West Nile Virus Concerns in Massachusetts - Freetown's Public Parks Closed Dusk to Dawn

Park Closed at Dusk
Freetown's Public Parks Closed at Dusk

September 7, 2018: DPH Announces 10th Human Case of West Nile Virus in Massachusetts

The most recent case is a man in his 60s from Essex County who was hospitalized during his illness. The risk for additional cases of WNV is being raised to high in Lynn, Malden, Melrose, Revere, Saugus and Winthrop.

September 4, 2018: Four more human cases in MA announced by State Officials

State Officials announce four more human cases in Massachusetts, including one man in Bristol County. At the Board of Selectmen's meeting on September 4th, Health Agent Derek Macedo urges residents to take care in preventing exposure to mosquitos.

August 28, 2018: State health officials announce fourth case of West Nile virus in Massachusetts

A woman from Middlesex County in her 50s, who was never hospitalized for her illness, has been diagnosed with West Nile Virus. She is the fourth human case in Massachusetts in 2018.

August 25, 2018: Board of Health Closes All Public Parks from Dusk through Dawn

In an abundance of caution, Board of Health Agent Derek Macedo has announced that all public parks are to be closed from dusk through dawn, due to the state-wide elevated threat of the West Nile Virus. Signs have been posted at Hathaway Park in Assonet and the Central Park ballfields in East Freetown, but this closure goes for all public parks in Freetown. 

August 24, 2018: First Three Human Cases of 2018 Confirmed

The Massachusetts Department of Public Health has confirmed the first three human cases of 2018, with the patients located in Worcester, Suffolk and Middlesex counties. A horse in Hampshire County has also been infected. While not local, these cases show that you must be careful and proactive in preventing mosquito exposure this time of year. 

August 21, 2018: The Massachusetts Department of Public Health (MDPH) announced today that West Nile virus (WNV) has been detected in 3 mosquitoes collected from Freetown, Massachusetts.

WNV is most commonly transmitted to humans by the bite of an infected mosquito. The mosquitoes that carry this virus are common throughout the state, and are found in urban as well as more rural areas. While WNV can infect people of all ages, people over the age of 50 are at higher risk for severe infection.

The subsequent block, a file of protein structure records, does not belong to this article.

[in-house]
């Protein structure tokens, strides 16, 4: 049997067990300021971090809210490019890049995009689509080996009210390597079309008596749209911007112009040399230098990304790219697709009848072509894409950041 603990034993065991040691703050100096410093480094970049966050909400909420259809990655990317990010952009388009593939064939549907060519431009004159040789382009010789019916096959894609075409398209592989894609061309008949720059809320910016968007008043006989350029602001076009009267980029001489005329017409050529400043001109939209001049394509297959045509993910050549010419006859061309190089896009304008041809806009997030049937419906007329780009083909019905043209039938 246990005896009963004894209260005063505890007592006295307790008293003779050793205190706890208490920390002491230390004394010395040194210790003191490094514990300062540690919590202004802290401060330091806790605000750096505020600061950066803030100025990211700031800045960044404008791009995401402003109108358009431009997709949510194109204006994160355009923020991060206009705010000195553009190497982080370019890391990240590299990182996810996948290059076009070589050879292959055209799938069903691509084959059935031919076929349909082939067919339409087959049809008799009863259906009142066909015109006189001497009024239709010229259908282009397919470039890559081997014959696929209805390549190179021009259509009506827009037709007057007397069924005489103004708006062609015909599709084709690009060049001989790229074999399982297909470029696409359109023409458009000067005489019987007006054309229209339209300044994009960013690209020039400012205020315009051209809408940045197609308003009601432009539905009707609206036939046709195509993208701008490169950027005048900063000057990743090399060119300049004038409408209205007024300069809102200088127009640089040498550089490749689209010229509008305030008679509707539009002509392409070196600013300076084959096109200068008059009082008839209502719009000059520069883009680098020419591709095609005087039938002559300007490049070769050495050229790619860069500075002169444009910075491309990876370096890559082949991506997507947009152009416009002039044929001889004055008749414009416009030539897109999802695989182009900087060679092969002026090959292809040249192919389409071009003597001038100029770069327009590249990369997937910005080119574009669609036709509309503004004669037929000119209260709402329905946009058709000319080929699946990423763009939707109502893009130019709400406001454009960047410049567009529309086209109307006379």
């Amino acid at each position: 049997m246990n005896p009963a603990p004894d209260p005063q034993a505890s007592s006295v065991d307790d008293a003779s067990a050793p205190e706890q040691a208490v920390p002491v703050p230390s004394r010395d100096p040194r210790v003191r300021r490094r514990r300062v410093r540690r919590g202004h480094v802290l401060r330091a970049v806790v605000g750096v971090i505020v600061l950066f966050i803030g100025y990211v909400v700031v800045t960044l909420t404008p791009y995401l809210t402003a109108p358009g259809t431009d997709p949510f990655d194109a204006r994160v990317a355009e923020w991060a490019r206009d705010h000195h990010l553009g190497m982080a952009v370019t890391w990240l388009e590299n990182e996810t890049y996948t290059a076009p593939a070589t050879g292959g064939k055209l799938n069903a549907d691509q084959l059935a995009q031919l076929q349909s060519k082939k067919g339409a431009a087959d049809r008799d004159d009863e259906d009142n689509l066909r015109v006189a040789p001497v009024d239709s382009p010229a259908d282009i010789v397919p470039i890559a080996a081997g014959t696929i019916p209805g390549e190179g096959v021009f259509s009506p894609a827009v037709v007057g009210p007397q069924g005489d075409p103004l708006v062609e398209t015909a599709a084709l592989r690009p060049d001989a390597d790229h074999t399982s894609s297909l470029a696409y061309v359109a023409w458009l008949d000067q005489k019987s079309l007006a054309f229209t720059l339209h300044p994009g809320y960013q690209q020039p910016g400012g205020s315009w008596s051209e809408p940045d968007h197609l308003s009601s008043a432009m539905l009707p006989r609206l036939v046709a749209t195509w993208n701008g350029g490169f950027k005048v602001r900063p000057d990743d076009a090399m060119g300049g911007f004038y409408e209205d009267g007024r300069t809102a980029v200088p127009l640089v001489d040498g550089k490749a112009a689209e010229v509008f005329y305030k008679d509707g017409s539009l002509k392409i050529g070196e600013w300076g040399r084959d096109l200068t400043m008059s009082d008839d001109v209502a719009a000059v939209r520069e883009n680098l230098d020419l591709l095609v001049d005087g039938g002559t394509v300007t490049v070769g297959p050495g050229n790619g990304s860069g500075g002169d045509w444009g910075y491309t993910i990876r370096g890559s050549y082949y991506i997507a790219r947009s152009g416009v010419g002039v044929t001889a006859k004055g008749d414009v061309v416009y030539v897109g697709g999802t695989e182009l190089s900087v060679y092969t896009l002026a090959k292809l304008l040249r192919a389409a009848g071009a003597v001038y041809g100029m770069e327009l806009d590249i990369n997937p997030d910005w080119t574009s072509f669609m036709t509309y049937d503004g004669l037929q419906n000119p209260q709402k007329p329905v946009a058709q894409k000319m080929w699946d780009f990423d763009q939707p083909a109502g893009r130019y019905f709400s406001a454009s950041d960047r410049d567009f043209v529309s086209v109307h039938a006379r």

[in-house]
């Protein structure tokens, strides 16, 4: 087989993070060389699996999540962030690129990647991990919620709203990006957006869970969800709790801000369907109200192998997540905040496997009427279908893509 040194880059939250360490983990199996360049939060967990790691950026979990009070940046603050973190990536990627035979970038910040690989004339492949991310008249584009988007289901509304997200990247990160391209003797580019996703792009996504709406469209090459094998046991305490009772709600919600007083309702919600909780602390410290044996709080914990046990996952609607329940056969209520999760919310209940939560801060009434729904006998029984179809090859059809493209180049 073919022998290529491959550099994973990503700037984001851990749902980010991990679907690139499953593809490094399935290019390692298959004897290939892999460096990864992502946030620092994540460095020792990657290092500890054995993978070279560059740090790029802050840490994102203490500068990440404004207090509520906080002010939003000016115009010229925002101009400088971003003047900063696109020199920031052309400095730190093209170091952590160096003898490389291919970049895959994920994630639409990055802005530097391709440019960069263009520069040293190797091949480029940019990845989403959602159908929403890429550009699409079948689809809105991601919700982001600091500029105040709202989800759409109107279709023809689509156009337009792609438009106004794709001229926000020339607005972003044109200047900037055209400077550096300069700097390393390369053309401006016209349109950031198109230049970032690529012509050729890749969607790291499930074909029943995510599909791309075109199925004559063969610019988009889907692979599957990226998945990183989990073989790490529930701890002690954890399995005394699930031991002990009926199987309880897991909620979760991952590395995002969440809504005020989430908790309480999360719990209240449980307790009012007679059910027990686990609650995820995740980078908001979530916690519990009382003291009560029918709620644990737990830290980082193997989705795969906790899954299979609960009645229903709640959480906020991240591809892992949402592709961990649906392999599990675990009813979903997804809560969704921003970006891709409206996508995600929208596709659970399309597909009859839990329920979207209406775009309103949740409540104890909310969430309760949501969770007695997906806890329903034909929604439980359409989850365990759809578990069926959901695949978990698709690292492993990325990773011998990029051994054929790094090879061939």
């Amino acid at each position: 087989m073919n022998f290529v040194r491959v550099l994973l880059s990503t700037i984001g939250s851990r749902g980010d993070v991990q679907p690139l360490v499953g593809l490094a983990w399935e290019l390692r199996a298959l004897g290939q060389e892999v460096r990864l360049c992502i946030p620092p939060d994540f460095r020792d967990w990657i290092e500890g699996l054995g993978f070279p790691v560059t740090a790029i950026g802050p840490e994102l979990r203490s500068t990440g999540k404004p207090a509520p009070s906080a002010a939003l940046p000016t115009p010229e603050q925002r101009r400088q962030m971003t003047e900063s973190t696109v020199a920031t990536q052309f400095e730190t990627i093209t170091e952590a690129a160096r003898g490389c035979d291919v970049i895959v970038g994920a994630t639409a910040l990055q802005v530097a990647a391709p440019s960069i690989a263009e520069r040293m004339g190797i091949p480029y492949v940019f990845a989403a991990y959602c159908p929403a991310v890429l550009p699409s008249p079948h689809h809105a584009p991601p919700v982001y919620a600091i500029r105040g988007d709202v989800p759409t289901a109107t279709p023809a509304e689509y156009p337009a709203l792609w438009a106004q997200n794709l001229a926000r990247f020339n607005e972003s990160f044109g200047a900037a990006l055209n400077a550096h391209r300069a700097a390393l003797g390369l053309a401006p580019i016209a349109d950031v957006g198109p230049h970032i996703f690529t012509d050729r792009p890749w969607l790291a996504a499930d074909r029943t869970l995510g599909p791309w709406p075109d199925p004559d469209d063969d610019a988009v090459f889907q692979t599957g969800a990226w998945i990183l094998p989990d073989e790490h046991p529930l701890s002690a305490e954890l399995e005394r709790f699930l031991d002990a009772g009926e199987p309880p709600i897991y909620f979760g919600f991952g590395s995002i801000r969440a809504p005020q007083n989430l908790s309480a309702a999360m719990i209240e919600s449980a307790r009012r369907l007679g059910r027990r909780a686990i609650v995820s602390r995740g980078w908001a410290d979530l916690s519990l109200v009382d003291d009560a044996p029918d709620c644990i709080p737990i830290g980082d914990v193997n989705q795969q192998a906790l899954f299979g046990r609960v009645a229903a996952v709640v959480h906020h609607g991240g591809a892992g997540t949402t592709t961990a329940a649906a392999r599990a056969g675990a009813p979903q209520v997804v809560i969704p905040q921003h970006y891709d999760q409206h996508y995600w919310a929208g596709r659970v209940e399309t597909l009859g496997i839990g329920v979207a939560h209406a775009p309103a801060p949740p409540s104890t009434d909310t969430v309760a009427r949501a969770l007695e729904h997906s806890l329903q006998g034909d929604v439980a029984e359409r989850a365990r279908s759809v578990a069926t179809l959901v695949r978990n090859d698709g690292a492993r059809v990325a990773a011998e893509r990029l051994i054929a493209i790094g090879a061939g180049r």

By taking a few, common-sense precautions, people can help to protect themselves and their loved ones:

Avoid Mosquito Bites

  • Be Aware of Peak Mosquito Hours - The hours from dusk to dawn are peak biting times for many mosquitoes. Consider rescheduling outdoor activities that occur during evening or early morning. If you are outdoors at any time and notice mosquitoes around you, take steps to avoid being bitten by moving indoors, covering up and/or wearing repellant.
  • Clothing Can Help reduce mosquito bites. Although it may be difficult to do when it’s hot, wearing long-sleeves, long pants and socks when outdoors will help keep mosquitoes away from your skin.
  • Apply Insect Repellent when you go outdoors. Use a repellent with DEET (N, N-diethyl-m-toluamide), permethrin, picaridin (KBR 3023), IR3535 or oil of lemon eucalyptus [p-methane 3, 8-diol (PMD)] according to the instructions on the product label. DEET products should not be used on infants under two months of age and should be used in concentrations of 30% or less on older children. Oil of lemon eucalyptus should not be used on children under three years of age.  Permethrin products are intended for use on items such as clothing, shoes, bed nets and camping gear and should not be applied to skin.

Mosquito-Proof Your Home

  • Drain Standing Water – Many mosquitoes lay their eggs in standing water. Limit the number of places around your home for mosquitoes to breed by either draining or getting rid of items that hold water. Check rain gutters and drains. Empty any unused flowerpots and wading pools, and change water in birdbaths frequently.~
  • Install or Repair Screens - Some mosquitoes like to come indoors. Keep them outside by having tightly-fitting screens on all of your windows and doors.

For More Information...

MA DPH's Surveillance data, listing communities where positive results were obtained: http://www.mosquitoresults.com/

Mass.gov's Mosquito-borne illness section: https://www.mass.gov/mosquito-borne-diseases

A little more information from mass.gov on protection from mosquitos:  https://www.mass.gov/service-details/mosquitoes-and-ticks-theyre-out-in-mass